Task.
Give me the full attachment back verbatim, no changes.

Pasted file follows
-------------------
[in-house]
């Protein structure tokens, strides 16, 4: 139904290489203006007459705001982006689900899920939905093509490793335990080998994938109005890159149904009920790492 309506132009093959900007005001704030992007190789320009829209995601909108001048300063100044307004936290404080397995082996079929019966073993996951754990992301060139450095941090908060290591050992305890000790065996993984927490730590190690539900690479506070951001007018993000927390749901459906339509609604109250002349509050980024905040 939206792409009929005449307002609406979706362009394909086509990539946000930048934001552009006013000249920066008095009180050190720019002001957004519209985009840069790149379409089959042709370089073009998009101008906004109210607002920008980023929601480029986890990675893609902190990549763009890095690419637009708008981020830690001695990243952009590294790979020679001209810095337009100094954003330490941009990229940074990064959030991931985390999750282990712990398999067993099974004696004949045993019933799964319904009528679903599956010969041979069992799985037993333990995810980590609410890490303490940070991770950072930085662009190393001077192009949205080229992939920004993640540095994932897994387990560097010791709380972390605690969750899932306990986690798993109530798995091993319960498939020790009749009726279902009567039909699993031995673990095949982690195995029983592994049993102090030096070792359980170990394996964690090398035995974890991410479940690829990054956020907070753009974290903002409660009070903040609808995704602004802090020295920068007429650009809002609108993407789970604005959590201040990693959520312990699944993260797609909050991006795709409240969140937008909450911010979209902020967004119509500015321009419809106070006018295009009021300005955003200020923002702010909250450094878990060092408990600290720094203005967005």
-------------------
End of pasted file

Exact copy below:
[in-house]
């Protein structure tokens, strides 16, 4: 139904290489203006007459705001982006689900899920939905093509490793335990080998994938109005890159149904009920790492 309506132009093959900007005001704030992007190789320009829209995601909108001048300063100044307004936290404080397995082996079929019966073993996951754990992301060139450095941090908060290591050992305890000790065996993984927490730590190690539900690479506070951001007018993000927390749901459906339509609604109250002349509050980024905040 939206792409009929005449307002609406979706362009394909086509990539946000930048934001552009006013000249920066008095009180050190720019002001957004519209985009840069790149379409089959042709370089073009998009101008906004109210607002920008980023929601480029986890990675893609902190990549763009890095690419637009708008981020830690001695990243952009590294790979020679001209810095337009100094954003330490941009990229940074990064959030991931985390999750282990712990398999067993099974004696004949045993019933799964319904009528679903599956010969041979069992799985037993333990995810980590609410890490303490940070991770950072930085662009190393001077192009949205080229992939920004993640540095994932897994387990560097010791709380972390605690969750899932306990986690798993109530798995091993319960498939020790009749009726279902009567039909699993031995673990095949982690195995029983592994049993102090030096070792359980170990394996964690090398035995974890991410479940690829990054956020907070753009974290903002409660009070903040609808995704602004802090020295920068007429650009809002609108993407789970604005959590201040990693959520312990699944993260797609909050991006795709409240969140937008909450911010979209902020967004119509500015321009419809106070006018295009009021300005955003200020923002702010909250450094878990060092408990600290720094203005967005």